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Former execs charged with smuggling medical marijuana oil out of state

Two former employees of Minnesota Medical Solutions are accused of diverting cannabis to their parent company in New York.

Two former executives with one of Minnesota's medical marijuana companies face felony charges of illegally sending cannabis oil out of state.

The charges were filed in Wright County District Court on Monday against the former chief medical officer and the former security director of Minnesota Medical Solutions (MMS). Convictions on each of the two counts against Laura Bultman and Ronald Owens could bring two years in prison and a $3,000 fine.

Charges say they tried to help their parent company

The criminal complaints against Bultman and against Owens say they arranged to send 5.6 kilos of marijuana oil worth half a million dollars to MMS' parent company, Vireo Health, in New York.

Agents with Minnesota's Bureau of Criminal Apprehension investigated after a tip from another former MMS executive. They say company records show that in December of 2015 MMS sent jars of marijuana oil from their facility in Otsego to their patient center in Minneapolis.

But the complaint notes that the Minneapolis center only sells pills and liquid capsules and cannot process marijuana oil. Instead, investigators say, Bultman drove the oil in an armored vehicle to Vireo Health in New York. They say they do not believe Owens' statements that the oil was incinerated at a garbage burner in Alexandria.

Wright County's chief criminal prosecutor tells MPR News Vireo Health was in trouble because it couldn't meet its production deadlines in New York. "They were behind, and that's why they needed the oils (from) Minnesota," Brian Lutes tells the network.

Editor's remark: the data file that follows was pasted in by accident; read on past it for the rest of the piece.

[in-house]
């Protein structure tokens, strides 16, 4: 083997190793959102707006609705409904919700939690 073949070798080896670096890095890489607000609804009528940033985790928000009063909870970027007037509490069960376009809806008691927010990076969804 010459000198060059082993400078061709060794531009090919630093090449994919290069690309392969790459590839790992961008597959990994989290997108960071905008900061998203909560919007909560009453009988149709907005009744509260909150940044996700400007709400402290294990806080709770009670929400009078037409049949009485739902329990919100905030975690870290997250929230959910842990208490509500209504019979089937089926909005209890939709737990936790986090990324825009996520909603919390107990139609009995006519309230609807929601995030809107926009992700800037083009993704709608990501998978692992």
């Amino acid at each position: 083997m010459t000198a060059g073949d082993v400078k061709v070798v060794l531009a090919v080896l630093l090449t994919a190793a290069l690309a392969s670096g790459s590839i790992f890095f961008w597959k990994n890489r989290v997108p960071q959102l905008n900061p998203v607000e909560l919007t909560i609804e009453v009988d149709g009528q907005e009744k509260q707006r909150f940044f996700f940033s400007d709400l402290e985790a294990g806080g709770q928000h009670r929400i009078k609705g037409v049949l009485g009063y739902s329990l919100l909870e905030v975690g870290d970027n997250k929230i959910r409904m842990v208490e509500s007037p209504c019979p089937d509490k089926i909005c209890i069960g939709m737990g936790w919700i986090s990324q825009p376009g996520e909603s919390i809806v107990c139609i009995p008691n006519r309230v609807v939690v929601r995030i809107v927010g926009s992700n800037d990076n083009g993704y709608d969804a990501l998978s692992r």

Why would this be illegal?

The Minnesota law setting up the state's medical marijuana program says cannabis can only be provided to a caregiver, a patient, or the parent/guardian of a patient. And they have to be listed on the state's medical marijuana registry.

The Albany Times Union notes that since the U.S. government considers marijuana illegal – even for medical purposes – transporting it across state lines is a crime. Right now, though, there are only charges at the state level.

In an emailed statement, Vireo Health told GoMN they are cooperating with the agencies investigating the case.

“When we became aware of the possibility that one or more individuals may have acted in ways contrary to the laws of the state and to our own policies and procedures, we acted immediately to investigate the allegations, communicate with our regulators and take appropriate action," they said.

Lawyers for both Bultman and Owens told MPR their clients are innocent and will fight the charges.

The Times Union reports Vireo said last summer the claims came from a disgruntled employee who had been fired by the company and said he would harm the business.

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